Dec 30, 2014 - Jan 3, 2015
Exploring Luang Prabang, Laos
GPS waypoint: 19°53'20.8"N 102°08'00.9"E (from the roundabout at the city center)
Location: Luang Prabang, Laos
Arriving Luang Prabang
Much of the travel guides talk about Luang Prabang as the most note-worthy destination in Laos. In 1995, it gained prominence as a UNESCO World Heritage Site. After a 12.5 hour sleeping bus ride from Vientiane (8:00pm to 8:20am the following day, 300 kms) on a mostly paved road, Tuyen and I finally made it to Luang Prabang. My sleep wasn't the most comfortable as the bed was 2 inches short of my height - yes, it wasn't just a reclining chair, it was an actual bed. We had to bundle up with our bonnet, jacket and scarf as the temperature was way below that of Vientiane. The town center was still a good few kilometers from the bus station, so we grouped with other tourists from the bus to fill a tuk-tuk. We thought we were smart as we negotiated a Kip 20k/person rate to Kip 15k with the driver, but later on found a sign by the river that the on-going rate was only Kip 10k/pax...oh well, let's just call it gift giving for the New Year.
Since we were arriving early in the day, we thought it best not to make an online hotel booking from Vientiane but instead, chill out at a cafe in Luang Prabang upon arrival and scan the town for the best lodging deal. Turns out New Year is high season. The low rates we saw online were no longer available and most lodging places were already booked until the new year - sigh! Luckily, Tuyen found a decent lodging place in an obscure street but still within city limits with reasonable room rates ($11/night) with one last vacant room - we took it! We were just relieved to find lodging - now we could relax and roam town for what's happening.
Luang Prabang City is the capital of Luang Prabang province resting on a rugged mountain range about 2,120 meters above sea level. it is one of the oldest cities in Laos dating back 1200 years ago. It's altitude make it a chilly place, specially at night at this time of the year. The town center is flanked by the Mekong River to the north and the Nam Khan River to the east with hotels and restaurants lined-up along its banks which make for a charming riverside ambience.
The touristy center of Luang Prabang seem like a page from a poetry book - it almost looks like a movie set. The river banks are lined-up by quaint restaurants, galleries, cafes and shops, all consistently architectured in the French colonial style. Even the building colors are uniformly themed - predominantly white with dark brown columns or posts. At night particularly with clever and artistic lighting, the shops and restos evoke a moody atmosphere. The whole town seem to be a 3D rendition of a Christmas carol. The other place that resembles Luang Prabang is Hoi An Ancient Town in Vietnam.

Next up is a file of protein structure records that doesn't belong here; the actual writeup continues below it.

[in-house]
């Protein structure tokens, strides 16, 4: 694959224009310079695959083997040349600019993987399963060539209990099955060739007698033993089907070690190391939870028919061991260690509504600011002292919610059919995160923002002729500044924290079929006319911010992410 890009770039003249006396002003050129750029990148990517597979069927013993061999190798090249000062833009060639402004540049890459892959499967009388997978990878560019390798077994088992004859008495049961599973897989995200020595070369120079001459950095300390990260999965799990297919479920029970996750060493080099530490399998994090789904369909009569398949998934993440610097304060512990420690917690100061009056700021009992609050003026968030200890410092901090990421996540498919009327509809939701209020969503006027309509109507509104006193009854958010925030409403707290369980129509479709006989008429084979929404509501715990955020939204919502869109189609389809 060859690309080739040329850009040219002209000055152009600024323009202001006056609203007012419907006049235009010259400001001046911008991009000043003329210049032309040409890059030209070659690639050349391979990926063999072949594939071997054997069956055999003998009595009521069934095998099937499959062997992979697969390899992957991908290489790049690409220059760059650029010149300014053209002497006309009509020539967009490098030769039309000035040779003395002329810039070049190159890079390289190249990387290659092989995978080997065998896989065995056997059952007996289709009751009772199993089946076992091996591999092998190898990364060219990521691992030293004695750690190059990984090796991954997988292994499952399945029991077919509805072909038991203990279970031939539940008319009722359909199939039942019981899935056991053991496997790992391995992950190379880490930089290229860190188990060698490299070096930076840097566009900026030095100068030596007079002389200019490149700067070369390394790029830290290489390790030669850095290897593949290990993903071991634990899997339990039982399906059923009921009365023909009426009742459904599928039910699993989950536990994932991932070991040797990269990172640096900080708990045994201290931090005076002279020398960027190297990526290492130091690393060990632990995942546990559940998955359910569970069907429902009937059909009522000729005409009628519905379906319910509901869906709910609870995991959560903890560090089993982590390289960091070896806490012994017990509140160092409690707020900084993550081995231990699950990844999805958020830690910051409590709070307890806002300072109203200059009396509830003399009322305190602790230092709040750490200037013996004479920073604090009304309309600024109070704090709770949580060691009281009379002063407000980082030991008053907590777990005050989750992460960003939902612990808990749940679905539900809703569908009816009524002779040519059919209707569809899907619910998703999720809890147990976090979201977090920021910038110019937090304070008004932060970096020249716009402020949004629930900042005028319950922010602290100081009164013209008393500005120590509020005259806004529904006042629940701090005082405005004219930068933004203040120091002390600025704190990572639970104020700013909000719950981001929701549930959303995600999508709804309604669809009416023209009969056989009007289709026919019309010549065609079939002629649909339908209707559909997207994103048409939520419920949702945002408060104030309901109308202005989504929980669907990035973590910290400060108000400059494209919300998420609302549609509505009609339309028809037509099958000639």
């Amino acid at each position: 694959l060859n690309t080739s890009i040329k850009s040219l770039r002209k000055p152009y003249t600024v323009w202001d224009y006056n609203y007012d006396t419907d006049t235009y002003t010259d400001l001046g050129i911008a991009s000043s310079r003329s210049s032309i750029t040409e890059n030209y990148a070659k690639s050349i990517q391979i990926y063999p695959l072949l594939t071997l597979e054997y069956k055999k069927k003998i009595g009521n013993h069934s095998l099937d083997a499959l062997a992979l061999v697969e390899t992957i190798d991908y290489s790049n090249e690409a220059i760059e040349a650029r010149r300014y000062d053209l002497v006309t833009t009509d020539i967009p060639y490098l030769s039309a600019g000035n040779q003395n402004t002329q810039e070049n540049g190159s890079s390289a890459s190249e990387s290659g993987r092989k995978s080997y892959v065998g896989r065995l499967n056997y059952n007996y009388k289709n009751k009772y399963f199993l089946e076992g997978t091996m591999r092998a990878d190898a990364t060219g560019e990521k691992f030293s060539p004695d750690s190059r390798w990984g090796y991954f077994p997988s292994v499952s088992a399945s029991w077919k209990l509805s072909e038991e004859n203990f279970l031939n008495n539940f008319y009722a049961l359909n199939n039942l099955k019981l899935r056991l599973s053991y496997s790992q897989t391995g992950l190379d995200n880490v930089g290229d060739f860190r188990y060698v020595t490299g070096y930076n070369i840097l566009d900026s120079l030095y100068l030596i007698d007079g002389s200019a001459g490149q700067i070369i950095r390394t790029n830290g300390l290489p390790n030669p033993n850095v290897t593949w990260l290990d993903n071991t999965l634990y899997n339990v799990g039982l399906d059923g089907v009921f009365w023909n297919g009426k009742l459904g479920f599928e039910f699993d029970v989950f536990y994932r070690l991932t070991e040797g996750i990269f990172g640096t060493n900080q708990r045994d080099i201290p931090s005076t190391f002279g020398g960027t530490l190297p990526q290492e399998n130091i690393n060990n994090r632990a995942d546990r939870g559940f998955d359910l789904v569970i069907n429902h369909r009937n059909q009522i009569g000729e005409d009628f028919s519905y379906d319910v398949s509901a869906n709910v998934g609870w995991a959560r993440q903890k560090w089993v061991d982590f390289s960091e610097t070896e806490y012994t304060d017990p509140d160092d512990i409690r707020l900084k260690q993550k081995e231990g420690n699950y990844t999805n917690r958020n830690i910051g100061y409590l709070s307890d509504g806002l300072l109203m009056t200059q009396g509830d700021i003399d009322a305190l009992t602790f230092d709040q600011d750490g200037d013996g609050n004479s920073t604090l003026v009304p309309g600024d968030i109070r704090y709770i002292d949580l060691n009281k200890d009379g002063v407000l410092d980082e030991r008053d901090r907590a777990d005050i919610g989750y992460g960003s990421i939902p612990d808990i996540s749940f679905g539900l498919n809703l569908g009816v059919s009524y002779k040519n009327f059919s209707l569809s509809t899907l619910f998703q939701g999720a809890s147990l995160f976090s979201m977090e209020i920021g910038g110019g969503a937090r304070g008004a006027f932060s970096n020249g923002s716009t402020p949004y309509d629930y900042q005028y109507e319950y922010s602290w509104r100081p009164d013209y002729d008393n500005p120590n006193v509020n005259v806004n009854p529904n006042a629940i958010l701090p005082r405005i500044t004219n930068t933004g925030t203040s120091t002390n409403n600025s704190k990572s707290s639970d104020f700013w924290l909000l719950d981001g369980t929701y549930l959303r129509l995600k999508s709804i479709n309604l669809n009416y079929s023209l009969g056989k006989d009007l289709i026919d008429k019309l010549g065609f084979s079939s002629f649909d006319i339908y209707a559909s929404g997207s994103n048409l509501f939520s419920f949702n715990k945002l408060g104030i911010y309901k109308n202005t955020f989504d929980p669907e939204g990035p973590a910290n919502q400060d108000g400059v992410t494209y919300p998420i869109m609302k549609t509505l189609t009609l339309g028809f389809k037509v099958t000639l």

With my continuing cash outflow, my belt-tightening measure was once again pulled to a tighter hole. In a way, it made for a more meaningful travel - always being on the lookout for deals and doing creative measures to stretch the buck. It would be boring if I had a trust fund and would slide a credit card on everything I wanted. Here, it's the salivation of something I could not have that made it more memorable.
Night market in Luang Prabang is one of its many attractions. Unlike some places where the goods are mostly cheap knock-offs from China, here, they put a lot of their culture in what they sell - minority clothing and styling, crafts from locally made materials, etc. They close-off a street and shoppers squeeze themselves along narrow pathways between vendor stalls. With all its charm, it's quite an experience.
Early Morning Alms-Giving Ritual
In the early morning, people line up the streets, seated on the sidewalk, waiting for the monks to walk down the street in single-file for their morning alms ritual. It's an age-old tradition that has become quite a tourist attraction - vendors jockeying for position to sell tourists what they can offer the monks, and tourists coming early to save their space in the line.